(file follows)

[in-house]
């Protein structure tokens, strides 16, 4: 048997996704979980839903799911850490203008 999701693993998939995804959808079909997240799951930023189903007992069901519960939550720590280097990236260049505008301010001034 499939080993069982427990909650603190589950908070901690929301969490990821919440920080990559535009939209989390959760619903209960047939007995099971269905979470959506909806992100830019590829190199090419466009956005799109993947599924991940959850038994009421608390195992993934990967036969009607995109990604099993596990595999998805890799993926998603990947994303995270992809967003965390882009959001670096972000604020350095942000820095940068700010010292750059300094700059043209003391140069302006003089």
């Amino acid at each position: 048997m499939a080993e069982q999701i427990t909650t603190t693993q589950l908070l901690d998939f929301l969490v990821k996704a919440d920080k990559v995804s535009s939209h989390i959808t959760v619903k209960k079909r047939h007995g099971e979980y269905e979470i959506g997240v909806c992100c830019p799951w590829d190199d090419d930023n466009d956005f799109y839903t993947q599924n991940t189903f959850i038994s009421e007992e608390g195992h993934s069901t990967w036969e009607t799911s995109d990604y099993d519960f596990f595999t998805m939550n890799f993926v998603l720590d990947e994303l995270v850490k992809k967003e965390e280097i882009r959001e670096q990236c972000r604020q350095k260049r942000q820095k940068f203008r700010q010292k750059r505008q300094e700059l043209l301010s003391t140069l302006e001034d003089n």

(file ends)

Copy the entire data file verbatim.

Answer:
[in-house]
């Protein structure tokens, strides 16, 4: 048997996704979980839903799911850490203008 999701693993998939995804959808079909997240799951930023189903007992069901519960939550720590280097990236260049505008301010001034 499939080993069982427990909650603190589950908070901690929301969490990821919440920080990559535009939209989390959760619903209960047939007995099971269905979470959506909806992100830019590829190199090419466009956005799109993947599924991940959850038994009421608390195992993934990967036969009607995109990604099993596990595999998805890799993926998603990947994303995270992809967003965390882009959001670096972000604020350095942000820095940068700010010292750059300094700059043209003391140069302006003089």
């Amino acid at each position: 048997m499939a080993e069982q999701i427990t909650t603190t693993q589950l908070l901690d998939f929301l969490v990821k996704a919440d920080k990559v995804s535009s939209h989390i959808t959760v619903k209960k079909r047939h007995g099971e979980y269905e979470i959506g997240v909806c992100c830019p799951w590829d190199d090419d930023n466009d956005f799109y839903t993947q599924n991940t189903f959850i038994s009421e007992e608390g195992h993934s069901t990967w036969e009607t799911s995109d990604y099993d519960f596990f595999t998805m939550n890799f993926v998603l720590d990947e994303l995270v850490k992809k967003e965390e280097i882009r959001e670096q990236c972000r604020q350095k260049r942000q820095k940068f203008r700010q010292k750059r505008q300094e700059l043209l301010s003391t140069l302006e001034d003089n």